OYA Media Group’s Mr. Jane and Finch documentary, which was directed, co-produced and co-written by Ngardy Conteh George and co-produced and co-written by Alison Duke, won two 2020 Canadian Screen Awards: the ‘Donald Brittain Award for Best Social/Political Documentary and Best Writing in a Documentary. The Canadian Screen Awards are a celebration of Canadian visual storytelling and the people who bring these stories to life. The CSAs recognize and champion the authentic voices and universal themes that resonate in Canada and beyond.
Mr. Jane and Finch explores the life of long-standing community activist and amateur Documentarian, Winston LaRose who has dedicated the last 25 years to support the troubled community of Jane and Finch. With gentrification high up on the political agenda, the man affectionately named Mr. Jane and Finch decided to challenge the traditional powers for the city councillor seat of ward 7. His run for public office, reveals how the deeply racial politics have plagued the area. Over-policing without accountability and a perennial lack of social services in the area has further marginalized Black and people of colour in the community.
“When I was capturing Winston’s story I had the opportunity to see what is happening in the lives of so many that live in the Jane and Finch community. Not everything made it into the film, it’s not surprising that right now this film and the issues discussed are so timely. It was released last year, but when you watch it now it’s impactful on a very visceral level. Seeing people in the community working to make a positive change with very, very few resources and support was quite sad. They should be acknowledged for leading the change in their community and given the proper resources to make those changes. I am proud to have captured that moment in time of Canadian history and have the affirmation from peers in the Canadian Academy of Cinema and Television,” Ngardy Conteh George.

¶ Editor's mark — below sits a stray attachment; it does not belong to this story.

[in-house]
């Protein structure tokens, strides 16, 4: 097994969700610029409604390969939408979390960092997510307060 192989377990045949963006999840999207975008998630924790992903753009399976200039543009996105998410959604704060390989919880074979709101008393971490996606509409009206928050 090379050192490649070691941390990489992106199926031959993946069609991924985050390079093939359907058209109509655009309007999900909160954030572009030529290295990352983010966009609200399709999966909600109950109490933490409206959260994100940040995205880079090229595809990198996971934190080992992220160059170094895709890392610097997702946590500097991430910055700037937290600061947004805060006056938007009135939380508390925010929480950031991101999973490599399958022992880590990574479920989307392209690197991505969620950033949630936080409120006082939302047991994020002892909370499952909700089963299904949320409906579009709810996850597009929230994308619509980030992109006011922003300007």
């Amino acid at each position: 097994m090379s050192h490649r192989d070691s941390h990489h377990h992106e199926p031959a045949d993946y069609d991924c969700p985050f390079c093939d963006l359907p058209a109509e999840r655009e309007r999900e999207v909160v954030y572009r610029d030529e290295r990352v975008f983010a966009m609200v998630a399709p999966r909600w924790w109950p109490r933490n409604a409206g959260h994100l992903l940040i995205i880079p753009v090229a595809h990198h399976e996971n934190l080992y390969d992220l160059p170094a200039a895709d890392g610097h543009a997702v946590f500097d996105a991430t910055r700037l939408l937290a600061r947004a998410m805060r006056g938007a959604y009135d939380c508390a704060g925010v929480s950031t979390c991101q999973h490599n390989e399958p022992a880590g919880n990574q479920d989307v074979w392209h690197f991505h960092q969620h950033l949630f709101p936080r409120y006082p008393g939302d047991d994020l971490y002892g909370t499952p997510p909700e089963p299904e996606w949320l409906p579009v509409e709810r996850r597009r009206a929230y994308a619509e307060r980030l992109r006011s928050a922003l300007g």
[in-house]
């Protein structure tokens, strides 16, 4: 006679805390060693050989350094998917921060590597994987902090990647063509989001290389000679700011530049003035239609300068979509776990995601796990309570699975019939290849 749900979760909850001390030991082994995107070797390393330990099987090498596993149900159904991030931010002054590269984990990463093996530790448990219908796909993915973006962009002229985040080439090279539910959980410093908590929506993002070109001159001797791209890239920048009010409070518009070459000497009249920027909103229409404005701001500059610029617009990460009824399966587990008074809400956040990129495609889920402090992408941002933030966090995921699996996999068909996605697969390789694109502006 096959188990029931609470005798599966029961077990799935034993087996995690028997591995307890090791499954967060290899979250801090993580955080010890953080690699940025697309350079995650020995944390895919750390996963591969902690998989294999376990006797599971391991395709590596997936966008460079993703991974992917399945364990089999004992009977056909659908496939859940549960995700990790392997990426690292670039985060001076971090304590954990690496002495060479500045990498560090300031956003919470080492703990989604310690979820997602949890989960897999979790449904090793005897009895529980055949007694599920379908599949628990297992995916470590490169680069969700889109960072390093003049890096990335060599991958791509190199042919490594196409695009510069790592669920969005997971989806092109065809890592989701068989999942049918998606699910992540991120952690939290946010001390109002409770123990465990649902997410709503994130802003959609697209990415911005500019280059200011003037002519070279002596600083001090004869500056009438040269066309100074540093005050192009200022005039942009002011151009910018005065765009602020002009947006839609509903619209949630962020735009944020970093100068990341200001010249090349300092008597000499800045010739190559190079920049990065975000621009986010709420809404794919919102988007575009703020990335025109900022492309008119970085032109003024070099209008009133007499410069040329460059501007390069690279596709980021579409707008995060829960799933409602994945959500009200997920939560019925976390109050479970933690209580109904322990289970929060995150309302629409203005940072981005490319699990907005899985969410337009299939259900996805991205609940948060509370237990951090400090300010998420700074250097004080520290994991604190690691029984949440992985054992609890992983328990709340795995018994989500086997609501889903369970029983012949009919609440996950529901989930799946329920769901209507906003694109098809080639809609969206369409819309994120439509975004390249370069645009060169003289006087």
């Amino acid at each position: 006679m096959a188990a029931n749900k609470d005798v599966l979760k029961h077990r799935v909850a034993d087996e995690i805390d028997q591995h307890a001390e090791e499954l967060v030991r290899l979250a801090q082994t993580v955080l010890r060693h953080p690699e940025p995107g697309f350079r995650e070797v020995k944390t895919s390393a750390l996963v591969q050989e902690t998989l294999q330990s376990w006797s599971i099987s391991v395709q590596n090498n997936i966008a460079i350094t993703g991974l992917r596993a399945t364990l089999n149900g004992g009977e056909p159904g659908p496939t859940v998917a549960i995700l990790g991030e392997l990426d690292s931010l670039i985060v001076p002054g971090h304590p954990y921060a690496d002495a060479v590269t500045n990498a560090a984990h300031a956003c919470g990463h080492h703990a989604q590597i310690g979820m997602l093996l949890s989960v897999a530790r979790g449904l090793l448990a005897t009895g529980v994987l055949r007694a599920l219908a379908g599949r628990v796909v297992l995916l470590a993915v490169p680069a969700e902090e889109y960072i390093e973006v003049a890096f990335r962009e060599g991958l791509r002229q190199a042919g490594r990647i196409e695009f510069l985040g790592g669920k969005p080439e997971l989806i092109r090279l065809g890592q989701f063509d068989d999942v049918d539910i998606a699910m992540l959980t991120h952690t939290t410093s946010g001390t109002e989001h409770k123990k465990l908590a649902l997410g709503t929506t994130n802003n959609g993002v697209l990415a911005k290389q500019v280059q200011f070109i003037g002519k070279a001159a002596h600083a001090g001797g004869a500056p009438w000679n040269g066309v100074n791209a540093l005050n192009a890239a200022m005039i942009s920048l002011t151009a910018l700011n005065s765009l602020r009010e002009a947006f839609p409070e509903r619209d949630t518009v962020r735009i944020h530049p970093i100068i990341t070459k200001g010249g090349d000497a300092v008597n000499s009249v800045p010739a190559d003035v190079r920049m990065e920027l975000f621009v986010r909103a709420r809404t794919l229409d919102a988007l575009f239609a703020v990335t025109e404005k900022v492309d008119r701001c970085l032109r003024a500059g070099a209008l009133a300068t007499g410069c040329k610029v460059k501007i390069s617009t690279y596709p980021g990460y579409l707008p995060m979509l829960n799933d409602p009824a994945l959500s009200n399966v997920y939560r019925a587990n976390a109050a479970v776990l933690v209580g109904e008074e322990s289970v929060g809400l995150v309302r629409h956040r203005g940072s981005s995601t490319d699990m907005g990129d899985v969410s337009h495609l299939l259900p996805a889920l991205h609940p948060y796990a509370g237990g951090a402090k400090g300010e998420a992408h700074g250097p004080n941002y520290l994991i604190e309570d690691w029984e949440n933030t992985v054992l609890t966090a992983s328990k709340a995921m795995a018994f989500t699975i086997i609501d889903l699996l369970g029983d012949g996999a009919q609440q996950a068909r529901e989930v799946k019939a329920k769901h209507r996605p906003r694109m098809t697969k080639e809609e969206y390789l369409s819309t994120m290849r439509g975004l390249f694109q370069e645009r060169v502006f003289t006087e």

Mr. Jane and Finch has had much success on the festival circuit both in Canada and the United States, from Yorkton, Saskatchewan, Toronto Black Film Festival, the BlackStar Film Festival in Philadelphia, and BronzeLens Film Festival in Atlanta. Educational institutions such as HBC (Historically Black College) Morehouse College in Atlanta and Humber College in Toronto have also screened the documentary. Earlier this month Mr. Jane and Finch opened the Timehri Film Festival which showcases the best cinema created with protagonists from Guyana throughout the diaspora. Canada’s leading educational distributor McIntyre Media has acquired the Canadian distribution rights for Mr. Jane and Finch to be made available for high school, university and college educators as well as libraries to use for their online learning regarding topics such as social justice, civil engagement, racism, gentrification and Pan-Africanism amongst other timely social issues. Mr. Jane and Finch also continues to stream on CBC Gem.